BENGALURU, INDIA: Renewable projects in India have been growing for years, from rooftop solar installations in small towns to large projects across the desert and wind turbines and solar panels on farmland, all contributing to the country's climate goal of clean energy transition.
However, a combination of policy decisions, politics and supply chain issues meant solar projects in 2023 were delayed and uncertain, causing the country to miss its annual clean energy installation target in a year that saw heat records broken and severe floods. Experts say this is a dent in the country's ambitions, but some believe the shortfall can be made up this year.
A report by the Institute for Energy Economics and Financial Analysis found that the country installed only 13.7 gigawatts of clean energy last year, such as wind, solar and nuclear, compared to 16.3 gigawatts in 2022. India needs to install 40 gigawatts a year to meet its goal of installing 500 gigawatts of clean energy, enough to power 51 million homes in the country, by the end of the decade.
The shortfall "means that meeting the 2030 target for clean energy is challenging," said Charith Konda, part of the team that put together the IEEFA's analysis.
Solar module prices have dropped worldwide in recent years, but in India, they have been subject to conflicting import tax policies, with the government first ordering high import taxes and then backtracking within a year. This created a "wait and watch" attitude among solar project developers, said Vinay Pabba, chief operating officer of Hyderabad-based renewables company Vibrant Energy.
It takes up to two years for solar projects to come online after all agreements and paperwork are finalised, he said, so "changing policies in shorter timeframes creates uncertainty."
Many projects, both large and small and across different states, have been delayed because of solar project developers holding off making new orders, said Gurpreet Singh Walia, a consultant for renewable energy projects in India.
Konda said that incentives to encourage domestic manufacturing of solar modules, rather than importing them from abroad, conflicted with the country's goal of installing renewable energy quickly.
And since what was being domestically produced in India was preferred by countries like the United States for their own energy transition over Chinese manufacturers, a large increase in exports of solar power parts from India meant there was less supply available for local projects, analysts say.
Experts also say fossil fuel lobbying in the country meant policies to encourage renewable growth have fallen short.
Between 2008 and 2022, India added the third-most solar power capacity of any country, behind only China and the United States, and the sixth-most wind power, according to the Global Energy Monitor. India did see a dip in installations in 2020 because of the COVID-19 pandemic, but otherwise mostly saw an upward trend for new projects year-on-year. But also in those 15 years, the amount of coal capacity added in the country was well over double that of wind and solar, the Global Energy Monitor's data shows.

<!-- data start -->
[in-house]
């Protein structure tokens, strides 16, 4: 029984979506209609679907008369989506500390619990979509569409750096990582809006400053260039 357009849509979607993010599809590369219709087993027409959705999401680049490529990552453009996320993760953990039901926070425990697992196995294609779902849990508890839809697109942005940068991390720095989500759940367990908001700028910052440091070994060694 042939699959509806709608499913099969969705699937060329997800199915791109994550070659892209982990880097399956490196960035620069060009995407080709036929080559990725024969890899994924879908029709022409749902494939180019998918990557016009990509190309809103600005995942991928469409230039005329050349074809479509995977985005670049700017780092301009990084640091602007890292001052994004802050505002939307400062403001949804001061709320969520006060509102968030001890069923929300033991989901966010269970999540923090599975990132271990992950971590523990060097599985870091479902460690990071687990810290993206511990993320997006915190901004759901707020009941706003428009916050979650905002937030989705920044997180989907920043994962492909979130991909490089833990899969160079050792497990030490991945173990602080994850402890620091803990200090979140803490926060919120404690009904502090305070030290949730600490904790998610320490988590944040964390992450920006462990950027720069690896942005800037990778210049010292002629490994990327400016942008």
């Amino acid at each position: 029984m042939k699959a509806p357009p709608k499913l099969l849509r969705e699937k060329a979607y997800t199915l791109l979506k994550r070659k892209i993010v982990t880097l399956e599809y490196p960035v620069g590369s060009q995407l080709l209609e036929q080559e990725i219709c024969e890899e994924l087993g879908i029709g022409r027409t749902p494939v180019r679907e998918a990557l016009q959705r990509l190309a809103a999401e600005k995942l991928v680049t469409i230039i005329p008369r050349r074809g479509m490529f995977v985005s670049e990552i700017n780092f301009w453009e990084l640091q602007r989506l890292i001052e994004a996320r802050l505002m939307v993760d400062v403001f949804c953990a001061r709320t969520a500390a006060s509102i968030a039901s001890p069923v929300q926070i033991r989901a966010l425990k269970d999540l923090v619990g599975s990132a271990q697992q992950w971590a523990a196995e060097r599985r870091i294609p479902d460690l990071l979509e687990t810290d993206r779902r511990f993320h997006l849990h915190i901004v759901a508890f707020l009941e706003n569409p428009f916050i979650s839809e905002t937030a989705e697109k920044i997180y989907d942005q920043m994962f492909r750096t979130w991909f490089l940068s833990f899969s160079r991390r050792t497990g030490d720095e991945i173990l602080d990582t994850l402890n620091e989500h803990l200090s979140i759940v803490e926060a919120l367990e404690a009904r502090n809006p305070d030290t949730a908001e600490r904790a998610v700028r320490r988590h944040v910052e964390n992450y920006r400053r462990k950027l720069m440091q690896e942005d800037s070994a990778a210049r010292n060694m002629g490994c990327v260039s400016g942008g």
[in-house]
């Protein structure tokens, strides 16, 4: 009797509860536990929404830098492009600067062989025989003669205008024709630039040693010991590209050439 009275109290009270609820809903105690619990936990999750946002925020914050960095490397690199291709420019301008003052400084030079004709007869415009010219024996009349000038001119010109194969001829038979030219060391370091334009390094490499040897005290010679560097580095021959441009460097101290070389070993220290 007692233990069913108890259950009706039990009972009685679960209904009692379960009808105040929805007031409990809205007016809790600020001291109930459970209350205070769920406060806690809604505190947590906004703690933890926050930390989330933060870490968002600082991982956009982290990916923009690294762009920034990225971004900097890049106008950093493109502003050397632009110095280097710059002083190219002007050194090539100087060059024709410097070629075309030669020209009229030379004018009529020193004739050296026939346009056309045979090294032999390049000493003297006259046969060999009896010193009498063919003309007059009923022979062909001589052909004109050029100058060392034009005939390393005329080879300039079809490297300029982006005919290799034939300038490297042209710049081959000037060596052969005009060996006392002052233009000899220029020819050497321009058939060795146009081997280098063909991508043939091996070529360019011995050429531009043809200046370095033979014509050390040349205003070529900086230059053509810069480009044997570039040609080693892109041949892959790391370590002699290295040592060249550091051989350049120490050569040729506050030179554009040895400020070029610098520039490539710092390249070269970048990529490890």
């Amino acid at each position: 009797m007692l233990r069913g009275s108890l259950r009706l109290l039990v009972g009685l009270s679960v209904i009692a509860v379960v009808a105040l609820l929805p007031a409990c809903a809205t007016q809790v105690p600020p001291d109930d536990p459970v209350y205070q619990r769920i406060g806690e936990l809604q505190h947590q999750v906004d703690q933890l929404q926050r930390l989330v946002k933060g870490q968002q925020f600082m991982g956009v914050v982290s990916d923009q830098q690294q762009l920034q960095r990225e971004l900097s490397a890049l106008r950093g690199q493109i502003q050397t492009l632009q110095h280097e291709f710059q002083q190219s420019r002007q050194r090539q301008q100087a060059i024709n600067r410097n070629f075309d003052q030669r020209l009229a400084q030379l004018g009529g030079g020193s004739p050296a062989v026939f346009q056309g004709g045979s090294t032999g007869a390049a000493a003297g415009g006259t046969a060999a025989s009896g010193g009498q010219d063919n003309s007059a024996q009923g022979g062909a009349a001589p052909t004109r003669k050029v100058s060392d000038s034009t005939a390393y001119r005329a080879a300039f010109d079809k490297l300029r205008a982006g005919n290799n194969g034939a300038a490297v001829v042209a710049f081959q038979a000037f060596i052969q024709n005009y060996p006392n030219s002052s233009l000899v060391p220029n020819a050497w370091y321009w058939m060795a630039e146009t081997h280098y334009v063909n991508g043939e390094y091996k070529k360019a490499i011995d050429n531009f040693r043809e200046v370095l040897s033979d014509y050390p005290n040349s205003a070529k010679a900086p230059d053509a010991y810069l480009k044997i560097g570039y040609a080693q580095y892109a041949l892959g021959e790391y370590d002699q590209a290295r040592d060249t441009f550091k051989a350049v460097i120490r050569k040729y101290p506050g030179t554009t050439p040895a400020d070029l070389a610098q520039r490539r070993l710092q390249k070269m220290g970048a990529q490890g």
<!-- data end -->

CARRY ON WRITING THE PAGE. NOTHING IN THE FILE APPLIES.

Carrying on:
"People in positions of power and decision-makers do not believe that renewable energy can provide firm power" because they are not convinced that batteries can store enough renewable energy to make reliable and consistent electricity when the sun doesn't shine or the wind doesn't blow, said Alexander Hogeveen Rutter, an independent energy analyst based in New Delhi. "When it comes to getting real power, coal is still considered the best option in India."
This perspective means the country, a significant emitter of greenhouse gases, continues to install new coal each year as electricity demand increases due to development and population growth. Over 75% of India's electricity comes from coal, but it plans to source 50% of its increasing electricity needs from renewable sources by the end of the decade.
However, some analysts believe that most of these issues have been resolved and that India can compensate for the shortfall of new projects this year.
There was a rise in solar module imports towards the end of last year, suggesting that many of the delayed projects will soon be completed, said Vinay Rustagi, who analyses the clean power sector for the financial research firm Crisil.
"We can expect a record 2024 in that sense," he said. But he warned that even if India compensates for lost ground, "this kind of volatility is not beneficial for the market overall. It detracts from the ambitious targets the government has set."
Hogeveen Rutter added that a number of new tenders for renewable energy projects issued in 2023 is a positive sign that India will install more clean power in the coming years.
But even if the country does compensate for the slow growth last year, he warned that India's renewable energy targets are arbitrary figures, not linked to the resource planning process. India's demand growth alone justifies 50 to 55 gigawatts of clean power additions annually, and that demand is expected to continue to rise in the coming decades.
Without more ambitious clean energy targets, the country's renewable growth won't reach its full potential, Hogeveen Rutter said.
"There are entrepreneurs and innovators in both renewables and storage who are world-class and ready to be unleashed," he said. "As soon as the targets align with India's demand, there is no doubt India can become a clean energy powerhouse."